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Sharing power and building relationships in Bennington

BENNINGTON, VT - DREAM’s Village Mentoring program is special for many reasons. One of the fundamental pieces of the model is the manner in which a mentor is guided to empower their mentee through the relationship they build. This sharing of power embedded in the dynamic of the mentor-mentee relationship is one of the features that makes Village Mentoring so special and sets it apart from other mentoring programs. The Developmental Relationships Framework, established by Search Institute and utilized by DREAM mentors, identifies Sharing Power as a key element of its framework for building strong relationships that help kids thrive. The framework consists of five elements: Express Care, Challenge Growth, Provide Support, Share Power, and Expand Possibilities. Each element offers actionable, relationship-building steps that contribute to meaningful, positive interactions between kids and the adults that support them. We’re exploring one element at a time through the lens of a DREAMer and their experience.

Our story this time takes us to Bennington, Vermont to take a peek at a group of mentors and mentees who Share Power. According to Search Institute, a youth would understand that their adult was sharing power with them when:

  • They are treated with respect.

  • They are taken seriously and treated fairly.

  • They are involved in decisions that impact them.

  • They are included in goal-setting, problem-solving, and goal-attainment activities.

  • They are offered opportunities to take the lead in the relationship.

Kaylyn, a DREAM mentor in the summer, assists Channing with the repair of a garden box.

Starting in the summer, Bennington mentees who live in the Willowbrook and Applegate communities participate in our Summer Enrichment program. As part of the program, they join forces with mentors to cultivate a garden. The past two summers both communities received financial support from the Bennington Garden Club and DREAM and the sharing of power and planning began. In consultation with summer mentors, the kids planned their garden to grow vegetables they were curious to try or already enjoyed eating. Not only did they plan the contents of the garden, but they worked with community members and mentors to decide on the location of the garden, secure materials to build the garden boxes, and construct the raised beds they designed. All summer long, DREAM mentees and their mentors tend to their veggies while engaging in conversation and formulating recipes for snacks and meals that would include their harvest. Healthy concoctions were encouraged and deeper talks took place about what makes a food choice good for a body to grow and how to create and sustain positive habits in a daily diet.

The result of the activities surrounding the garden project in the summer was immense. DREAM mentees gained knowledge and perspective about their food choices and received autonomy to put their new understanding to use. The project as a whole is a tremendous example of Sharing Power and each individual element of the project generated mini-moments with multiple benefits. Mentees and mentors strengthened their relationship and trust in each other through the shared experience of setting a goal and working together to achieve that goal. Mentees were included in decisions regarding the project and received additional responsibility to care for their garden and solve problems when weather, pesky animals, and other environmental factors inevitably intervened.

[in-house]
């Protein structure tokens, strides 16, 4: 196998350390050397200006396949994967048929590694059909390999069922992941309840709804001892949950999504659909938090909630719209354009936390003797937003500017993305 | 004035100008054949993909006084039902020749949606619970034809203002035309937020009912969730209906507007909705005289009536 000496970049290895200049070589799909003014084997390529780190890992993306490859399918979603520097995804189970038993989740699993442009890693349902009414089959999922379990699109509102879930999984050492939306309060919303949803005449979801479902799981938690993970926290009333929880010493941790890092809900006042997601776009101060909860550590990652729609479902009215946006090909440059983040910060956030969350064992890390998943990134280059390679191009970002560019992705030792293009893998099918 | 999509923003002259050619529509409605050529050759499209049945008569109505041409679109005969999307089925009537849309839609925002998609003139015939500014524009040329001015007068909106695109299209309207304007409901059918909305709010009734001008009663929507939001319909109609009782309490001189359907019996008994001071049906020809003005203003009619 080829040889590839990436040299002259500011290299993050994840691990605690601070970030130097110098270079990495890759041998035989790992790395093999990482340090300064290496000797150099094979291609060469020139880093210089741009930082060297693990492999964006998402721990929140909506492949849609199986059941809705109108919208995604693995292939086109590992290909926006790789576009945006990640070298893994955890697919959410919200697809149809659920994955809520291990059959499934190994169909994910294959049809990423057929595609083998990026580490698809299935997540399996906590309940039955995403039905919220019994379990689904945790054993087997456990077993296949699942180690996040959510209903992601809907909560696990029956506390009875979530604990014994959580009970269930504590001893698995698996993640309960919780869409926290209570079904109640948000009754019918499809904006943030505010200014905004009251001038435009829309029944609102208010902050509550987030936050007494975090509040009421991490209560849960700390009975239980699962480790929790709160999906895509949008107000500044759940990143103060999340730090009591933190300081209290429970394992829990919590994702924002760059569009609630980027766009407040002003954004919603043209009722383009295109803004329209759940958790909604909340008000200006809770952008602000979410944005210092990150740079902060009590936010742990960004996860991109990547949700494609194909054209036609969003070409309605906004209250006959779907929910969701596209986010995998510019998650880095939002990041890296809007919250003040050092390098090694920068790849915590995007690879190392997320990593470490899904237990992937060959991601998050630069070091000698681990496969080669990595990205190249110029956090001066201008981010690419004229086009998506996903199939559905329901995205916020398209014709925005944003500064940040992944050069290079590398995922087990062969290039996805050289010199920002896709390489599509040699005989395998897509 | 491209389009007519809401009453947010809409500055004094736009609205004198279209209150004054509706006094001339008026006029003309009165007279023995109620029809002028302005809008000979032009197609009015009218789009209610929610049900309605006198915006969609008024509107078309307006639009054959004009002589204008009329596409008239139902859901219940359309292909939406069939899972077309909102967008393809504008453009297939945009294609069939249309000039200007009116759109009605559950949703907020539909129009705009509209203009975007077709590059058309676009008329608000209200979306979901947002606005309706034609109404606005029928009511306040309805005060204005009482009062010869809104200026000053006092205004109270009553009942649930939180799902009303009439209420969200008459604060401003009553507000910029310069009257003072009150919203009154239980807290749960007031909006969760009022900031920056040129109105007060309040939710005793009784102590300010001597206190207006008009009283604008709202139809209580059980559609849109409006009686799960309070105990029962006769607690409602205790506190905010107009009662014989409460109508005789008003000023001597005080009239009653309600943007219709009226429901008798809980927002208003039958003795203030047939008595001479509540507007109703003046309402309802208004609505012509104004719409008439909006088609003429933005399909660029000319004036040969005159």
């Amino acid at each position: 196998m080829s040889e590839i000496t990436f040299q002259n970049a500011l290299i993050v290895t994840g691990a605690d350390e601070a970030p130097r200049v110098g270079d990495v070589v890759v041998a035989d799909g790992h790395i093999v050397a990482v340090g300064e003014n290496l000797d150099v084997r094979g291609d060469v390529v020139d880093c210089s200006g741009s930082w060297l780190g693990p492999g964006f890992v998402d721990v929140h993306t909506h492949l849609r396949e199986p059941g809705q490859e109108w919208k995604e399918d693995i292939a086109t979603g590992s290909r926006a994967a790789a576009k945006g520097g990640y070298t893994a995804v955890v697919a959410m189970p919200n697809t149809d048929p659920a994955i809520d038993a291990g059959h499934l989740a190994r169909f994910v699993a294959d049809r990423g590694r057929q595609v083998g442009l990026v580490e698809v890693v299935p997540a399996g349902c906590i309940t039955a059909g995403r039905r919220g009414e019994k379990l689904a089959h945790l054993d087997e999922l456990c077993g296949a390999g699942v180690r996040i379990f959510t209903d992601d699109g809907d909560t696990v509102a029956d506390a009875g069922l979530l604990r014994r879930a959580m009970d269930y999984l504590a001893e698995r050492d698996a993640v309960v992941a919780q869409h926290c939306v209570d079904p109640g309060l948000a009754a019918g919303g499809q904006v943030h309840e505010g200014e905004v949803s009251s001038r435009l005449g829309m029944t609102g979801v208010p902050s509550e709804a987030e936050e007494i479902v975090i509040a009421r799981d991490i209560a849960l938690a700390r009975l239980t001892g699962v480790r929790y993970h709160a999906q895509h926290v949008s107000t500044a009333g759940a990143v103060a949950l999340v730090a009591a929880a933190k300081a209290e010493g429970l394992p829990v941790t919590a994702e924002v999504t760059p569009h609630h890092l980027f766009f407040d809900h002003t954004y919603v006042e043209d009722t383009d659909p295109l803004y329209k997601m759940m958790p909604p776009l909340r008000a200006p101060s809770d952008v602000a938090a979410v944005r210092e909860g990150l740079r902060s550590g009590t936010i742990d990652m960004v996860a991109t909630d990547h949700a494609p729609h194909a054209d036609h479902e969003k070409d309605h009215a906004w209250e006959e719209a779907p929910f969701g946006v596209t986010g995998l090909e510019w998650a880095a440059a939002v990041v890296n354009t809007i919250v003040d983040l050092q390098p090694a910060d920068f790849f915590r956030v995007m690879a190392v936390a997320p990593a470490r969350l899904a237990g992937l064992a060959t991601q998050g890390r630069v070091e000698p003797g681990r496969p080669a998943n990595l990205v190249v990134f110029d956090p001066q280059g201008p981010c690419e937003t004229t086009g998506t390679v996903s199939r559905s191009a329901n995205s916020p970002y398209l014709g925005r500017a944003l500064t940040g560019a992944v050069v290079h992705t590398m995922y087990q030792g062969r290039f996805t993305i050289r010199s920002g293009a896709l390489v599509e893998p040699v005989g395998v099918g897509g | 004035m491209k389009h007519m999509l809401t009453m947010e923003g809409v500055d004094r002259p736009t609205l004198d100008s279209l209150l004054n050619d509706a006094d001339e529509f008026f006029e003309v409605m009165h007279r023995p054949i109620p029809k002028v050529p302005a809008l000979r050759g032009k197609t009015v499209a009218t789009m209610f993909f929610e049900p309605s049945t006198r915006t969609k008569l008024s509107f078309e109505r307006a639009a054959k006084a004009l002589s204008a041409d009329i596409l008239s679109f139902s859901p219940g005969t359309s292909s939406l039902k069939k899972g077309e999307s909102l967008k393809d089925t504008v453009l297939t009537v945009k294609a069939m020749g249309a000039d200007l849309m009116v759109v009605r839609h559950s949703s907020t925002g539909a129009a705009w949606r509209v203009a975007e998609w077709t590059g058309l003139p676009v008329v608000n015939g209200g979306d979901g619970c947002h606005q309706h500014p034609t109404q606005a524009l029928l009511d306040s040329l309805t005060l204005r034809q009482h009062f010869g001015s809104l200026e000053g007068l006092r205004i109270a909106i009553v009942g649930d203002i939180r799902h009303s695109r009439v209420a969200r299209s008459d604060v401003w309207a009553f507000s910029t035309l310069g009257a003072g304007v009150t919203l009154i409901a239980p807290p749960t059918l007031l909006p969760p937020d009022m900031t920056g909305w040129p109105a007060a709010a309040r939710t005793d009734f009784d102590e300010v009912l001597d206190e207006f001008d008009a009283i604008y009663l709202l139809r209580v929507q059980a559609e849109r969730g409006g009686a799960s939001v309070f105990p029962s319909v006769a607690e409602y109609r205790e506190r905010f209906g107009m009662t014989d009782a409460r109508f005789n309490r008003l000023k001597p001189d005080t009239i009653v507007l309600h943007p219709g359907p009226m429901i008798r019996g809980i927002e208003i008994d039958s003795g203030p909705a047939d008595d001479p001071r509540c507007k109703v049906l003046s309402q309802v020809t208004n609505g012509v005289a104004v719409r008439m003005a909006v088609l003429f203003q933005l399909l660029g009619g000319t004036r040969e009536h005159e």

Alex, a mentor coordinator during the school year with DREAM and Bennington College, collaborates with mentees Peyton and Jaylynne as they prepare their afterschool snack.

While the experience over the summer is rich, the volume of power shared with mentees continues to grow during the school year. DREAM’s Village Mentoring program, supported by students at Bennington College, reconvened in September. Each Friday, the mentors from Bennington College travel to Willowbrook and Applegate and meet with their mentees. A key component of their afterschool time together is snacks. The mentees shared their garden experience with their mentors and their newfound excitement for fruits and vegetables. While the mentors learned about the summer activities, they also worked together to clean up the gardens for the change of seasons. Additionally, mentors presented mentees with the opportunity to apply their knowledge of healthy snacking when they needed to supplement the garden with items from the store. Making snacks has become an activity each mentor does with their mentee (instead of mentors preparing snacks ahead of time). This activity has sparked deep connections and storytelling about each mentor's childhood snacks and afterschool time and the mentee’s current afterschool experiences. Now that most of the garden is dormant due to colder weather, the mentors shop for food supplies based on their understanding of what the mentees like to eat. Mentees appreciate the mentors when they arrive to make snacks and there are choices they prefer. The activities have allowed mentors and mentees to illustrate the strength of Sharing Power, as the characteristics and results are observed by DREAM staff at DREAM Fridays.

The result: the impact of Village Mentoring and Sharing Power is on display each Friday during snack time! Mentees feel valued and respected and understand they have a say in the direction of their relationship with their mentor. Mentors understand the significance of truly sharing their relationship with their mentee and are building lifelong skills and a support system for everyone.

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